What Is An Arc Flash Study?

By R.W. Hurst, The Electricity Forum

What Is An Arc Flash Study

What Is An Arc Flash Study?

A professional electrical engineer conducts an Arc Flash Study to understand better your electrical equipment, and the study best determines how to mitigate any potential AF hazard problems.

Far too often, plant electrical systems go through equipment changes without serious attention paid to short circuit levels and hazardous energy within the electrical equipment. Even new buildings and installations are not immune to short-circuit problems. The results can be expensive at best and disastrous at worst! Understanding how to conduct a proper study can reduce your company's risk and help avoid catastrophic AF injury to workers and equipment. Ultimately, it is all about AF electrical safety & equipment reliability.


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Only after an arc flash study has been completed to determine the proper hazard level can engineering revisions be made to your electrical equipment to reduce the arc flash incident energy to manageable and safe levels. But only a proper study and short circuit study can identify the buses with high incident energy levels. Only an investigation can determine the rating of the personal protective equipment needed at each location in a facility.

Arc Flash Study Considerations

  • An arc flash study has not been performed in the past three years
  • Short-circuit, protective coordination studies have not been performed in the past five years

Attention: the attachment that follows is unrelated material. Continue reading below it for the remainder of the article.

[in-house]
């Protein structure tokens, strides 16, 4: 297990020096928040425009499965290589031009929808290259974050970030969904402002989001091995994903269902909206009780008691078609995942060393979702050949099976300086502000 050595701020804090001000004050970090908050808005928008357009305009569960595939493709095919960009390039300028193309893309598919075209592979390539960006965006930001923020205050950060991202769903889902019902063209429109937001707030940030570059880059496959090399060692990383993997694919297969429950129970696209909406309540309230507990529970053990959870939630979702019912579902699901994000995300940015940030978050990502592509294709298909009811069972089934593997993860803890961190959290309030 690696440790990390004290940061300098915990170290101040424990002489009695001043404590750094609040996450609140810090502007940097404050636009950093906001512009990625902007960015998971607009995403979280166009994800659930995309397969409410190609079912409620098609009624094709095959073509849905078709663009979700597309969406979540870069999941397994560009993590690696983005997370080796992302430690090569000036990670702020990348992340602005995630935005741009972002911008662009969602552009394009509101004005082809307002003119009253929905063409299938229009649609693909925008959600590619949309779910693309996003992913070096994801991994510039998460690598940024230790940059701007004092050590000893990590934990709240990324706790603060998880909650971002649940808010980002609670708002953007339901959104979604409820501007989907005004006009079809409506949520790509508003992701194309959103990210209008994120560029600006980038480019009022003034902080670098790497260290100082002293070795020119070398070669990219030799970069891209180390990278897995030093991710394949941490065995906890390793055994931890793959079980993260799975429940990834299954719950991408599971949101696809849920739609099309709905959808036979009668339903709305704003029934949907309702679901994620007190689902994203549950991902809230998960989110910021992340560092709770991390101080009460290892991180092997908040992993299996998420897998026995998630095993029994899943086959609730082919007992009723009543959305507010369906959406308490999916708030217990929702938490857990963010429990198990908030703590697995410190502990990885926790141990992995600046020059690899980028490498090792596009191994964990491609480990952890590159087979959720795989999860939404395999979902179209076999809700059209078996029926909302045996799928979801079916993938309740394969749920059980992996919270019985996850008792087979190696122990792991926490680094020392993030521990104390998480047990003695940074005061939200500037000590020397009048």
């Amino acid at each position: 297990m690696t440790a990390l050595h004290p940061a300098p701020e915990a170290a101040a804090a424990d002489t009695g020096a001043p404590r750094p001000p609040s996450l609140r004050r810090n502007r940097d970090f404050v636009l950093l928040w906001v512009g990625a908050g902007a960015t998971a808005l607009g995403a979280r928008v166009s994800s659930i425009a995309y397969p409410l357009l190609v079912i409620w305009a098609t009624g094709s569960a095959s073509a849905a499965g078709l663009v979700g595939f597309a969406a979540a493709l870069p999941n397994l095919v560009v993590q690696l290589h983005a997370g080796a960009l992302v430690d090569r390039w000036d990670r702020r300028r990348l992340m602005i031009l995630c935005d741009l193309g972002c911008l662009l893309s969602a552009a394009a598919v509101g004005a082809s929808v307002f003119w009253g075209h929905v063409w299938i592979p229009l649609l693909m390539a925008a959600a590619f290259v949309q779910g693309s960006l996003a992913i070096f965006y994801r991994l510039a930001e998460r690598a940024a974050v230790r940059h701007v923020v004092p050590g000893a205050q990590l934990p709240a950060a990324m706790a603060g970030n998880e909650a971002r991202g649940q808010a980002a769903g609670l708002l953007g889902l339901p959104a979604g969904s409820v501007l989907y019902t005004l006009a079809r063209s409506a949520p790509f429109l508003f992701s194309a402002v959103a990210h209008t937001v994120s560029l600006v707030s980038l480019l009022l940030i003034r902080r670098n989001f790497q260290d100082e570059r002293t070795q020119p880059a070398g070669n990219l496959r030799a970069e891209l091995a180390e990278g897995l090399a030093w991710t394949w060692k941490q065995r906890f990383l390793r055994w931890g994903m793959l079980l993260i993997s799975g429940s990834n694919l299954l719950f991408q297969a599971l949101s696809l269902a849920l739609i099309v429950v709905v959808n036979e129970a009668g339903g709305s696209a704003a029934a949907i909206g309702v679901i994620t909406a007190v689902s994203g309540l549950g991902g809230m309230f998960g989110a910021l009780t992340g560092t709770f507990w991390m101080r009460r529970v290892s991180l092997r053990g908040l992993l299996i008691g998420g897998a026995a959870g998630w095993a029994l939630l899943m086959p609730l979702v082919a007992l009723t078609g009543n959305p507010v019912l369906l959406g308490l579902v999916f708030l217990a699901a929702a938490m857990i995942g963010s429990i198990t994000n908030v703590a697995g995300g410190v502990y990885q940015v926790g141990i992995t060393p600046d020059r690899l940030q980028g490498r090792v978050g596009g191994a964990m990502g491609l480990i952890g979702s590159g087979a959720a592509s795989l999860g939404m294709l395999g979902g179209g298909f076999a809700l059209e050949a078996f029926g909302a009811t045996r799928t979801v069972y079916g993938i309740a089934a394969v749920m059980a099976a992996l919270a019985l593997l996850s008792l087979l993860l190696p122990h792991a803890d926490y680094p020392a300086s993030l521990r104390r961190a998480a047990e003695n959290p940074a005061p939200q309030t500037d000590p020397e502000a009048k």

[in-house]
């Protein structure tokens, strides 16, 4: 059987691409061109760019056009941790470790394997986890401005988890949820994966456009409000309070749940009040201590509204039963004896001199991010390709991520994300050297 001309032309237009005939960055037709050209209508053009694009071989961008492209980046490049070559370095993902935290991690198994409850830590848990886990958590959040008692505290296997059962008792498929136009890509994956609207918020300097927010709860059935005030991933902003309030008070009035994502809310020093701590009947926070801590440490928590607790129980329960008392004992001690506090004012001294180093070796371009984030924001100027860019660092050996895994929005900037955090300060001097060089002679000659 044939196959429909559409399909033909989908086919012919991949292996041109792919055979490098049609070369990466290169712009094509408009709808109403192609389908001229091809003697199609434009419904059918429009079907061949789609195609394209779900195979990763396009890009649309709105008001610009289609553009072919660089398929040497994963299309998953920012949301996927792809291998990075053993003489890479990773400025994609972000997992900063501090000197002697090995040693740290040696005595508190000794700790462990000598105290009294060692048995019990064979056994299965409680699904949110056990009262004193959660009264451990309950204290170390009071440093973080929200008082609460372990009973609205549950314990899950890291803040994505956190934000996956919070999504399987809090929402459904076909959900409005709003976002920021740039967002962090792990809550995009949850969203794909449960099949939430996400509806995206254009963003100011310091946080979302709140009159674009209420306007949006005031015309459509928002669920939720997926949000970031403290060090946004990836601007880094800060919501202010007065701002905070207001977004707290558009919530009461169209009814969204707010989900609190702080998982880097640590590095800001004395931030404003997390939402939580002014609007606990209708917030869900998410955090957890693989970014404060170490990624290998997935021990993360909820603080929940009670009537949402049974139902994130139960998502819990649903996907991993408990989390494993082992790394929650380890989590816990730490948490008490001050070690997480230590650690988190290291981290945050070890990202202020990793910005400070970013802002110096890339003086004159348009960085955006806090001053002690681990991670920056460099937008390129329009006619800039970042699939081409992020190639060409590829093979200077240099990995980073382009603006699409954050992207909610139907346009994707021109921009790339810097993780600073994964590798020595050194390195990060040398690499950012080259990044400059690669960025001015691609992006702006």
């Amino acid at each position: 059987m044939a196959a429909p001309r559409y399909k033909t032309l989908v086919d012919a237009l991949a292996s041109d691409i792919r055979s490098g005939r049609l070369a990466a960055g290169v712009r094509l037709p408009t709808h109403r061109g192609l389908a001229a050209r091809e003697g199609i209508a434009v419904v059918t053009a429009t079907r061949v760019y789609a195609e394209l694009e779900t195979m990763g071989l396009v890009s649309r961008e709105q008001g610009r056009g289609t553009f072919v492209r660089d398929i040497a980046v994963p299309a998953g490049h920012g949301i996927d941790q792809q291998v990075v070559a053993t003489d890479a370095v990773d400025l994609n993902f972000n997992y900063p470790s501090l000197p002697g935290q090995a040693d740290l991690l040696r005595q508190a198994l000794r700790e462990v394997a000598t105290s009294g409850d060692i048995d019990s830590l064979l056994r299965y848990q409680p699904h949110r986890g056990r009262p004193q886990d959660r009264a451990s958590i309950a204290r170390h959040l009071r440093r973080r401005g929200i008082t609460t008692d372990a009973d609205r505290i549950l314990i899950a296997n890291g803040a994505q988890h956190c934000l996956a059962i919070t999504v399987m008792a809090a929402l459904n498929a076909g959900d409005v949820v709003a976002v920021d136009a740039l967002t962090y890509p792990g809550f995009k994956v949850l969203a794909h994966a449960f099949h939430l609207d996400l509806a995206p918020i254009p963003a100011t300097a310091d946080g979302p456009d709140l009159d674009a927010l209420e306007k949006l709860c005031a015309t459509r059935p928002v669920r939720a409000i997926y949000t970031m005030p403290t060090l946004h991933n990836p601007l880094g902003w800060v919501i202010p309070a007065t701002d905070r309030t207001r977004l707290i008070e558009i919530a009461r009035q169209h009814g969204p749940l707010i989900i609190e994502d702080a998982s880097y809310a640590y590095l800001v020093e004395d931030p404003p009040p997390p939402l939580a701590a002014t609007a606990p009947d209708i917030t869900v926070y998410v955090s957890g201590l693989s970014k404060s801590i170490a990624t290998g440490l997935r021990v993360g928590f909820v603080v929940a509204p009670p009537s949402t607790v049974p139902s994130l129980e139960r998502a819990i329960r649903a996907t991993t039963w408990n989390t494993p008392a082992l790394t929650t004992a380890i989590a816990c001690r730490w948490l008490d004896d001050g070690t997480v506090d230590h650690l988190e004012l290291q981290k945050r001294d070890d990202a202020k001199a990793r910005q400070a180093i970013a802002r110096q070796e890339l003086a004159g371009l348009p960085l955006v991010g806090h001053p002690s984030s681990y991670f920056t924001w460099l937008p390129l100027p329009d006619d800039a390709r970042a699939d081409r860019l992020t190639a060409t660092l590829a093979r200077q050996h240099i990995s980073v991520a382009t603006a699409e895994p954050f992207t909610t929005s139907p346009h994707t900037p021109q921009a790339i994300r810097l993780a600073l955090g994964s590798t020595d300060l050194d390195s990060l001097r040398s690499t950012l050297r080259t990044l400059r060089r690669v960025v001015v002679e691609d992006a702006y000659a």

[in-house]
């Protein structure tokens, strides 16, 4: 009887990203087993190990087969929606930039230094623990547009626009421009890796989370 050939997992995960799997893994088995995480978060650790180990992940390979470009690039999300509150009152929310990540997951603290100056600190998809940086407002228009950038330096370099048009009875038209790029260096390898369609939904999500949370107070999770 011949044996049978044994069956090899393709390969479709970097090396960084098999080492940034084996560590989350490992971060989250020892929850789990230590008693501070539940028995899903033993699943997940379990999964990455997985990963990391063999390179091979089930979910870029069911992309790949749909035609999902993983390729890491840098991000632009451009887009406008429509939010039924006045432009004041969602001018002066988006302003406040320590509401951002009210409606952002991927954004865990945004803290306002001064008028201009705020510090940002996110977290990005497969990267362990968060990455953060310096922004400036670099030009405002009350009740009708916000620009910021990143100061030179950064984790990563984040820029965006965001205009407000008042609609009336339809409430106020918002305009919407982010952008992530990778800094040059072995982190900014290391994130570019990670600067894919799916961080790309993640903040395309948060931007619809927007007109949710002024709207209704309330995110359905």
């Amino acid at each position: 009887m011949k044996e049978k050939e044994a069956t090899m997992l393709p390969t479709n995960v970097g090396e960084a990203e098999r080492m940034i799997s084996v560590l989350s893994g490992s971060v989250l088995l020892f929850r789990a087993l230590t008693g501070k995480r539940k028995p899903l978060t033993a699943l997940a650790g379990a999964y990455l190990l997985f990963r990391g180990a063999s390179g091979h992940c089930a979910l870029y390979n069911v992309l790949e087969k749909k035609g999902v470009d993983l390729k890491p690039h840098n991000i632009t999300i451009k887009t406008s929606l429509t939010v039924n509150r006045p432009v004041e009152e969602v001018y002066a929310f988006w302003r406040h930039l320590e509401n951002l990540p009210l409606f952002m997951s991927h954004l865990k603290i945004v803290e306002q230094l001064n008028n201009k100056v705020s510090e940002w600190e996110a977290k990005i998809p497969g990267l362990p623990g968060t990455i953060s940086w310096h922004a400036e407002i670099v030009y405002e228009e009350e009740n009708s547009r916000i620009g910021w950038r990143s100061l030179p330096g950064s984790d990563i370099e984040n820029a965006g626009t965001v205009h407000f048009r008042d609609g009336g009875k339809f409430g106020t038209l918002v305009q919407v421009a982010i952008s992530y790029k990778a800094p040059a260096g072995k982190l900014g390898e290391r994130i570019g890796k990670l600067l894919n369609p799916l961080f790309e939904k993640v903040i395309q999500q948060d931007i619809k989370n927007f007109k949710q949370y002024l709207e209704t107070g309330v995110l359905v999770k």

• Changes have occurred to the electrical distribution system or electric utility system
  • AF Electrical Safety audit is required
  • Facility insurance policy is up for renewal
  • Modifications or expansions of the electrical distribution system are being considered

If you want to learn what is an arc flash study, you have to know it is a complicated engineering survey, so an electrical engineer usually performs it. However, preparing for an examination in advance can make the data collection process much easier and the results and a study more accurate. A study can indeed be time-consuming. Still, an accurately performed study can improve plant electrical safety by identifying the most dangerous hazards and whether plant safety can be improved.

A study usually involves four phases:

  1. Data collection
  2. Engineering investigation of the data,
  3. Report presentation, PPE procurement, labelling, and
  4. Arc Flash Training.

Of these four phases, only Step 2, the engineering study and report preparation, is done off-site.

A properly executed Arc Flash Study includes:

  • Complete Study of your electrical panels
  • Single or One-Line Diagram of the electrical distribution panels in your system
  • AF equipment labelling fault with OSHA and ANSI-approved warning labels
  • Complete the Report of the Study for your records
  • AF personal protective equipment ppe specification report
  • Full Compliance with NFPA 70E and OSHA 1910 AF Regulations


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